Mating can happen at any time of year, but it's more usual between March and June, which is the last half of the rainy season.  Then after about 70 days, the litter is born, and it can be anywhere between 2 and 19 pups.  When it's time for puppies to be born, the pack finds a den that was dug by some other animal, usually an aardvark.  The pups are weaned when they are about 10 weeks old.  Then when they are 3 months old, they leave the den and start running with the pack.  They learn to kill small animals by the time they are 8-11 months old, and they get really good at hunting by the age of 12-14 months.  The life span for a Wild Dog is about 4-8 years.

The diet of African Wild Dogs is all made up of meat, and their favorite animals to eat are gazelles, springboks, kudu, and wildebeest calves.  When they are hunting animals like this, they work together as a pack, and they communicate by making weird little chirping and squeaking sounds.  They don't try to sneak up on their prey.  They just find a herd of animals and make them start running.  Then they pick one animal to kill that is maybe old or sick, and they just keep on chasing it until it can't run anymore.  After that, they kill it by ripping its gut open, which is kind of bloody, but at least the prey dies quickly.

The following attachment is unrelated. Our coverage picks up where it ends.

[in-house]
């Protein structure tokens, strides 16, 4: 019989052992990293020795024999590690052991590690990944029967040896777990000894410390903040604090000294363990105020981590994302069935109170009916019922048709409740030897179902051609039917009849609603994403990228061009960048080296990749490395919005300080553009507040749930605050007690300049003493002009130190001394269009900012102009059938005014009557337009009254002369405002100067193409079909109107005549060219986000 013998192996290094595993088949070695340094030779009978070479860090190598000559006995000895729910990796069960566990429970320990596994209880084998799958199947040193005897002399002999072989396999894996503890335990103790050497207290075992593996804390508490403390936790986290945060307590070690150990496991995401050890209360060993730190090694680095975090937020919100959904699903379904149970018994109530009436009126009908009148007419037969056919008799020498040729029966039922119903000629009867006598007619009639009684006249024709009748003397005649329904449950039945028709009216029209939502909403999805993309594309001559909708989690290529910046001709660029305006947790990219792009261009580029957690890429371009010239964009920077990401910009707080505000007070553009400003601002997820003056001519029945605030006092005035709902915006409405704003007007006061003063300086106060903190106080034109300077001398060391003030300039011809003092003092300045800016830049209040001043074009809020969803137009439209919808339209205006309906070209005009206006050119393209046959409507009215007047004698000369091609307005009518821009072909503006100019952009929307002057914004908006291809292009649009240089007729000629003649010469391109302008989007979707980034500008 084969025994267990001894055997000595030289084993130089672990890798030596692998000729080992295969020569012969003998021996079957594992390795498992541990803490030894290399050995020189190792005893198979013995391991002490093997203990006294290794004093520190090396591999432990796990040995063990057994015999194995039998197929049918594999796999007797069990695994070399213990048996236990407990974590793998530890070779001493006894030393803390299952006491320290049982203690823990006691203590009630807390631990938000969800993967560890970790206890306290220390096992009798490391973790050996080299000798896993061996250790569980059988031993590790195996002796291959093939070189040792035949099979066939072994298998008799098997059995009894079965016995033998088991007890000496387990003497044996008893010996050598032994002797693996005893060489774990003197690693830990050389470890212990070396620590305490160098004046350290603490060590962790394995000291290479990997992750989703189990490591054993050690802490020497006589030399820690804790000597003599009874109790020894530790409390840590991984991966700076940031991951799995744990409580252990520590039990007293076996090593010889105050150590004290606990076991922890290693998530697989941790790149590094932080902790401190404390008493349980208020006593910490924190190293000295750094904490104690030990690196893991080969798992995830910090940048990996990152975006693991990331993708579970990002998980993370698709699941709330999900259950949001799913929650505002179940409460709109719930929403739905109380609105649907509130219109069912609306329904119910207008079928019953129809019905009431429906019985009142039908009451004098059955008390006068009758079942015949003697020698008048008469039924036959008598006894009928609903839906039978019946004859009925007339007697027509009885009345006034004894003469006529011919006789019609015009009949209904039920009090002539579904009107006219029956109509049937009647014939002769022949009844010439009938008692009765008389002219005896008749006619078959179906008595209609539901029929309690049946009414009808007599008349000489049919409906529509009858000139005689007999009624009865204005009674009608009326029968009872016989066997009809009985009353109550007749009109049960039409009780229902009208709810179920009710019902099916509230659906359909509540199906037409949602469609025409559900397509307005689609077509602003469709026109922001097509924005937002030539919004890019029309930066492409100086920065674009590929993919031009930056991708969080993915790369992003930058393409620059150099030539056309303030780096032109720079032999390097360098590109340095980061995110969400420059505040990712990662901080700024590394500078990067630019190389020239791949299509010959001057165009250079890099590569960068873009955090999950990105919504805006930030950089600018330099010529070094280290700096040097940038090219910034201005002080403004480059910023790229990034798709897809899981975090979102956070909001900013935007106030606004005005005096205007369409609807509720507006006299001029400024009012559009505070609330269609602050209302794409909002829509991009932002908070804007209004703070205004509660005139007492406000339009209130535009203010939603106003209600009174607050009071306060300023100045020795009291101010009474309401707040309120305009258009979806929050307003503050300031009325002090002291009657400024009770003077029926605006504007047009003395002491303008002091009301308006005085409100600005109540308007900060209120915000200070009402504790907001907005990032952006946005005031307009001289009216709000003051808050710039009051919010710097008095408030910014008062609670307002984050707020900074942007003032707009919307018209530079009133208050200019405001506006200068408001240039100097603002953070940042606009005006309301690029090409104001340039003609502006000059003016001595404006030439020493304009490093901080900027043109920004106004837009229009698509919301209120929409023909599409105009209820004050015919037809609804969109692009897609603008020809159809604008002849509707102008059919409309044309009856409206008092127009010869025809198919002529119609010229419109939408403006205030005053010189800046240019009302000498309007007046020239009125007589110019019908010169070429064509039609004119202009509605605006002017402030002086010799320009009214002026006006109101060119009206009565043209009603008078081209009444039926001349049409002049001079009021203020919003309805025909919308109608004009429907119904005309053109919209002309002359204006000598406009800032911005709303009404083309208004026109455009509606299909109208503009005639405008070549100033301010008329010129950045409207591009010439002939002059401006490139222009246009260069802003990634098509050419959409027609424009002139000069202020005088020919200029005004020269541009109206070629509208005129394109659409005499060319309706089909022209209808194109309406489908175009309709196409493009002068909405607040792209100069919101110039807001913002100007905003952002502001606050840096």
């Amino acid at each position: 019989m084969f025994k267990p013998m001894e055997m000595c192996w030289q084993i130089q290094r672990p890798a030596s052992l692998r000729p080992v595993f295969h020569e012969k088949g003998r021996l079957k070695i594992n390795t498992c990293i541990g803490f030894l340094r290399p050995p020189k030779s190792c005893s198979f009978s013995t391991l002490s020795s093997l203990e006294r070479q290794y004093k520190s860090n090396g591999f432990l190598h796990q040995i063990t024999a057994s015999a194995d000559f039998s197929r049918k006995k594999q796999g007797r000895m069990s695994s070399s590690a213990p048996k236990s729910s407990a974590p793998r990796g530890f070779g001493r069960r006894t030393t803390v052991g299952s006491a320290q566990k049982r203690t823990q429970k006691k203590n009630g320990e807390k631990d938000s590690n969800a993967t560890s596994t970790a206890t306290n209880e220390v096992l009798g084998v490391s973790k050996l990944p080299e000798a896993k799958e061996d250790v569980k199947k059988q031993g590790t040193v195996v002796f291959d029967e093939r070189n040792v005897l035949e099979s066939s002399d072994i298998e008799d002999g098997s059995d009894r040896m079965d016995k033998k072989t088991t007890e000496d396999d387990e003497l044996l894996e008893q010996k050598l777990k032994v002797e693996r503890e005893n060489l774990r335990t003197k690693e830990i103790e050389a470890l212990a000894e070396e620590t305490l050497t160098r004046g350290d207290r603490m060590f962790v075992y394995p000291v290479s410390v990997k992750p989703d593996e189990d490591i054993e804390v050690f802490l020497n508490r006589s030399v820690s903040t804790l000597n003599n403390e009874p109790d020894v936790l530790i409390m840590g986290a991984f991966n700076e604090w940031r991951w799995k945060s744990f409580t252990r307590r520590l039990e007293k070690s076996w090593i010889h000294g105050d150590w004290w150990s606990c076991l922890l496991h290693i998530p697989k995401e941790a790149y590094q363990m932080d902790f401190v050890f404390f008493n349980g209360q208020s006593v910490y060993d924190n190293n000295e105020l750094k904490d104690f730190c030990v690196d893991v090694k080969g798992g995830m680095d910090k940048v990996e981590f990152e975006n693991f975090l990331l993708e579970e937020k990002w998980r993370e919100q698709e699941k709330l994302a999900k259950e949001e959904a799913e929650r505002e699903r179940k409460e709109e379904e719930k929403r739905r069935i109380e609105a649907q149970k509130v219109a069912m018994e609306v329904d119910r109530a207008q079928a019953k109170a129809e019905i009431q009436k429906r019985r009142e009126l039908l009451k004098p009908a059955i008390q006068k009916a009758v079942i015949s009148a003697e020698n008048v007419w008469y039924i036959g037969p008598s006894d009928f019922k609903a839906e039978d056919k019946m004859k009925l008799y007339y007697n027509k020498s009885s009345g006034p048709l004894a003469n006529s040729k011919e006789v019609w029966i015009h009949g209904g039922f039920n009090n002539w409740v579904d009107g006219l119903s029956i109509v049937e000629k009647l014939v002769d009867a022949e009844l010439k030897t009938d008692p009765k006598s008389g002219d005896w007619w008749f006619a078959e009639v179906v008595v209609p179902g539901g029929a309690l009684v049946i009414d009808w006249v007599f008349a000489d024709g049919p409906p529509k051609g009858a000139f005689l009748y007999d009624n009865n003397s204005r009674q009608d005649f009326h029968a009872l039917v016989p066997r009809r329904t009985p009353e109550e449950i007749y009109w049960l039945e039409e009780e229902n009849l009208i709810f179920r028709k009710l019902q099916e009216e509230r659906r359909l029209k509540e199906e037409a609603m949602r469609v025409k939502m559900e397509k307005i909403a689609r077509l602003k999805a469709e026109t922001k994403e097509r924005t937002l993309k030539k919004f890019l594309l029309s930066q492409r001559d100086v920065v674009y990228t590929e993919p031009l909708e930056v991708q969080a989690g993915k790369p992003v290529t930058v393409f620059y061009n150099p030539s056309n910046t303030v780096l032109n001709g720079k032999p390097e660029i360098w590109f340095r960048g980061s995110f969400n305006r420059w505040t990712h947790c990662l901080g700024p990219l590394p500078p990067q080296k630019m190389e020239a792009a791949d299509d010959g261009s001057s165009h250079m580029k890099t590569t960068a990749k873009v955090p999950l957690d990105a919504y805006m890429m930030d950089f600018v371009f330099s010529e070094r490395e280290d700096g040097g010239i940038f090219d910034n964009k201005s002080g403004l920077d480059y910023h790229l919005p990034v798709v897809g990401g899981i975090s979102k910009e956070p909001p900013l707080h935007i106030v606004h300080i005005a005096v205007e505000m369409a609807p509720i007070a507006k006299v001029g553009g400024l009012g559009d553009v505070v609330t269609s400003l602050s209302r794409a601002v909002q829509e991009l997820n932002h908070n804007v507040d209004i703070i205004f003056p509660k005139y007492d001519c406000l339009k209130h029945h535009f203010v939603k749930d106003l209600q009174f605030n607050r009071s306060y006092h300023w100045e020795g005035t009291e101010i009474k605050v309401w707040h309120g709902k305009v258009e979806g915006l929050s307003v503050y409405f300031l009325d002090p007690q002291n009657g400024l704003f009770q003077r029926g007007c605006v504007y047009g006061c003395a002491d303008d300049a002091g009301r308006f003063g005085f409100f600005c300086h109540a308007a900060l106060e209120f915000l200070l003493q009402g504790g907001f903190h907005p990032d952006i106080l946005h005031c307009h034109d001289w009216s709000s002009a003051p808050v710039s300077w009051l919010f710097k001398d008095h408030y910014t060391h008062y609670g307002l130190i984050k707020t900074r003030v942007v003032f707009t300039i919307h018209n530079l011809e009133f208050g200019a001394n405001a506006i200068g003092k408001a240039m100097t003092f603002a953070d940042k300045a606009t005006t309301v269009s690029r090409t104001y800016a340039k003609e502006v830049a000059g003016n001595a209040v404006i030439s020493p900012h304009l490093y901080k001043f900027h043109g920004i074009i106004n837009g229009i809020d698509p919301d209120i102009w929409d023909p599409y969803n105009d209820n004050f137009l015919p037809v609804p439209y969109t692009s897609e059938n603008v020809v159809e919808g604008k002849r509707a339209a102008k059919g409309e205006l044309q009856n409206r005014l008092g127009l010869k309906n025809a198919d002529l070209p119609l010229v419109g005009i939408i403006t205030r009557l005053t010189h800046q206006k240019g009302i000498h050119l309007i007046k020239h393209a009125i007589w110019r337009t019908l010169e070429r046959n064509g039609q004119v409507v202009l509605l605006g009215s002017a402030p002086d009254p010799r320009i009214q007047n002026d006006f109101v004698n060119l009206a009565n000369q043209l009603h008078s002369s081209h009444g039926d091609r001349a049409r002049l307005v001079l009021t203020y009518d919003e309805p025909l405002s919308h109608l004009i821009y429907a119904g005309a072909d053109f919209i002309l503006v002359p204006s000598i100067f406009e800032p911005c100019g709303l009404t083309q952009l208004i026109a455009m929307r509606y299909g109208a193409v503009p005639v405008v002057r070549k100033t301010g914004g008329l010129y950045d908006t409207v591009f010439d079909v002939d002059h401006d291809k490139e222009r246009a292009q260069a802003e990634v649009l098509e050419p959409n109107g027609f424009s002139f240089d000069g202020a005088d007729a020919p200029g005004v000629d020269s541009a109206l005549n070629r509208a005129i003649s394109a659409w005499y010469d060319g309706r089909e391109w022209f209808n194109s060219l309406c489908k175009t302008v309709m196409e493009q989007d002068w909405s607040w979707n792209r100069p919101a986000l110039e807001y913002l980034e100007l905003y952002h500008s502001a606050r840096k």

Wild Dogs are really good runners.  They can go as fast as 35 m.p.h. for 3 miles or maybe more.  Some packs are able to kill bigger, scarier animals such as zebras or warthogs by using a special strategy.  One dog grabs the tail of the prey, and another one bites its nose.  Then they hang on while the rest of the dogs try to rip open the animal's tummy.  This way of hunting may actually be something that the younger dogs are taught by the older ones, and not one that is learned by instinct.  At least that's what the researchers think who have studied this matter.